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Ryan O’Hearn and the quest for power

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With roster decisions looming, it’s long past time for the Royals first baseman to rediscover the thunder that’s been missing from his bat.

MLB: Detroit Tigers at Kansas City Royals Jay Biggerstaff-USA TODAY Sports

With a stagnant offense, the Royals needed something to shock a little life into the bats on Tuesday against the Detroit Tigers. Lifeless for six innings, Ryan O’Hearn provided the spark in a come from behind win, crushing a 1-2 belt-high cutter off the top of an advertising board in the right field fountain.

It was a moment that manager Ned Yost hopes can propel the first baseman going forward. “It was big for him to give him a little confidence, but even a little more of a confidence boost coming off a lefty,” Yost said.

Lord knows, O’Hearn could use the confidence boost.

A corner infield roster crunch is coming. Hunter Dozier is eligible to come off the IL. Lucas Duda is on a rehab assignment in Omaha. Cheslor Cuthbert is hitting well and out of options. Add Kelvin Guttierez into the mix and soon there won’t be enough plate appearances to go around. If O’Hearn is ever going to get hot—or even lukewarm—it would behoove him to start now.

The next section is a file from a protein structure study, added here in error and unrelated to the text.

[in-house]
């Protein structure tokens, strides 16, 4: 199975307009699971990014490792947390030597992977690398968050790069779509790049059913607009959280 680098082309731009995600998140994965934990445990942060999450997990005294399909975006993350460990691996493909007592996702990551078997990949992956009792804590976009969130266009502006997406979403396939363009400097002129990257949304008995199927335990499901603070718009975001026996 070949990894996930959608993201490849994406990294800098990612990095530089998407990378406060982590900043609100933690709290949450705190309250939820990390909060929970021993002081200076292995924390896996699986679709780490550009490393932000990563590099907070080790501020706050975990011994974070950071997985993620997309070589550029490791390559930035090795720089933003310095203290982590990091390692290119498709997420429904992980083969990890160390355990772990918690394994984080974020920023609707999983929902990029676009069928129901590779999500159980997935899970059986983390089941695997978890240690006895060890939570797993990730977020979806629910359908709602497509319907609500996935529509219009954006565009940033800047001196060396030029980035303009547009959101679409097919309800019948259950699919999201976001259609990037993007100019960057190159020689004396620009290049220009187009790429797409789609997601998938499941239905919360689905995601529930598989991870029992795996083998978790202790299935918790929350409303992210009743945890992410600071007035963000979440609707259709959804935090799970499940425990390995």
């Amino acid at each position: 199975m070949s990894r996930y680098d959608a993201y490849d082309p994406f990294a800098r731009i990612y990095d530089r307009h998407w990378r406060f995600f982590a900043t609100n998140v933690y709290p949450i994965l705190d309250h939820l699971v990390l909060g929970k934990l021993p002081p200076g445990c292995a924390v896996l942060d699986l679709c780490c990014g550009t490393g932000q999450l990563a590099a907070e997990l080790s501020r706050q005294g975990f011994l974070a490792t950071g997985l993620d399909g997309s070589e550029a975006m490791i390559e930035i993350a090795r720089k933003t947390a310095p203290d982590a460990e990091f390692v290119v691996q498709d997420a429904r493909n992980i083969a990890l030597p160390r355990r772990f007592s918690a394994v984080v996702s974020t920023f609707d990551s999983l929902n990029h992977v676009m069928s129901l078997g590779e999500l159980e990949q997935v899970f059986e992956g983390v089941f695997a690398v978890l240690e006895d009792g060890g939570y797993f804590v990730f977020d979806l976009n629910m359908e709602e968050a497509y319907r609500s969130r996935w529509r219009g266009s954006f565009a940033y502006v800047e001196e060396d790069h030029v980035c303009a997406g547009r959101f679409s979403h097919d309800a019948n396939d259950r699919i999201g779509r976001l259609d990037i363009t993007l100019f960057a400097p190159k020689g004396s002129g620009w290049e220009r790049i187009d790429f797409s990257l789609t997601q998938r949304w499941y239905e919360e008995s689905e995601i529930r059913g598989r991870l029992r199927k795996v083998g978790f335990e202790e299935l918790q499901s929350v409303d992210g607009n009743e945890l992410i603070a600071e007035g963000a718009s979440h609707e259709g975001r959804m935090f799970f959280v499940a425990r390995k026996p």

In 44 games at the end of last year, Ryan O’Hearn was drunk on ISO. In 170 plate appearances he clubbed 12 home runs to go along with 10 doubles. Hell, he even added a pair of triples for good measure. Toss all those extra bases in a blender and it comes out to total a .338 ISO that, had we not been witnesses, would have beggared belief. (For the sake of reference Mike Trout—who else?—led all of major league baseball last summer with a .316 ISO. The only other player to top a .300 ISO was Khris Davis at .302.) It was a stellar rookie campaign for the Royals’ eighth round draft choice out of Sam Houston State in 2014.

Regression was always in the cards. There was no way O’Hearn could maintain his torrid start. But who saw these extended struggles coming? And to this degree?

Entering play Tuesday, O’Hearn was batting .185/.288/.320 with a 64 wRC+ and a .135 ISO.

What’s going on?

Let’s open with the positives. (Really!) O’Hearn’s walk and strikeout profile so far in 2019 mirrors what we saw in his cup of coffee at the end of last season. He’s walking around 12 percent of the time, which is slightly up from last year. He’s striking out a little over 25 percent of his plate appearances, which is slightly down. Both those numbers are acceptable based on his profile and minor league track record.

That’s the good. Now for... the rest.

Despite his walk and strikeout rates largely holding steady, O’Hearn has been expanding his zone this year. His chase rate though 205 plate appearances is 29 percent. That’s good enough to reside below league average, yet it’s an increase of nearly six percent from last year.